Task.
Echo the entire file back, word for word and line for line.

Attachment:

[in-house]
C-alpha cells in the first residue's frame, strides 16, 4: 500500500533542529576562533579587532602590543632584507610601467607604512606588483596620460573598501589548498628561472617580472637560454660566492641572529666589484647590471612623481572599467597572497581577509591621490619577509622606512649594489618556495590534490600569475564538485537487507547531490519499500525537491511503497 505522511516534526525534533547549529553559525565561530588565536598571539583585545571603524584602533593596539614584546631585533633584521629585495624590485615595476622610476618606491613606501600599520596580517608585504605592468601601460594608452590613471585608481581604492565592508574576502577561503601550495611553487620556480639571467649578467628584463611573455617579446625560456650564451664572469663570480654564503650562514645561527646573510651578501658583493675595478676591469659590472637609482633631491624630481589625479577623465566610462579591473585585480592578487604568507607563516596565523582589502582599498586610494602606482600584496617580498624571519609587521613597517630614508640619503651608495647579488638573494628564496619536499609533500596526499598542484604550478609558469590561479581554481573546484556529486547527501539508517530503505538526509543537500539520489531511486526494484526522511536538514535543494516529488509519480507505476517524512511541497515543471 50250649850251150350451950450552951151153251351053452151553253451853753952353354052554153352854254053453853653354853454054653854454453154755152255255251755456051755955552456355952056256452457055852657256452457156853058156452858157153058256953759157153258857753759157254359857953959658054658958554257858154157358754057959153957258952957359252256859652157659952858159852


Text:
[in-house]
C-alpha cells in the first residue's frame, strides 16, 4: 500500500533542529576562533579587532602590543632584507610601467607604512606588483596620460573598501589548498628561472617580472637560454660566492641572529666589484647590471612623481572599467597572497581577509591621490619577509622606512649594489618556495590534490600569475564538485537487507547531490519499500525537491511503497 505522511516534526525534533547549529553559525565561530588565536598571539583585545571603524584602533593596539614584546631585533633584521629585495624590485615595476622610476618606491613606501600599520596580517608585504605592468601601460594608452590613471585608481581604492565592508574576502577561503601550495611553487620556480639571467649578467628584463611573455617579446625560456650564451664572469663570480654564503650562514645561527646573510651578501658583493675595478676591469659590472637609482633631491624630481589625479577623465566610462579591473585585480592578487604568507607563516596565523582589502582599498586610494602606482600584496617580498624571519609587521613597517630614508640619503651608495647579488638573494628564496619536499609533500596526499598542484604550478609558469590561479581554481573546484556529486547527501539508517530503505538526509543537500539520489531511486526494484526522511536538514535543494516529488509519480507505476517524512511541497515543471 50250649850251150350451950450552951151153251351053452151553253451853753952353354052554153352854254053453853653354853454054653854454453154755152255255251755456051755955552456355952056256452457055852657256452457156853058156452858157153058256953759157153258857753759157254359857953959658054658958554257858154157358754057959153957258952957359252256859652157659952858159852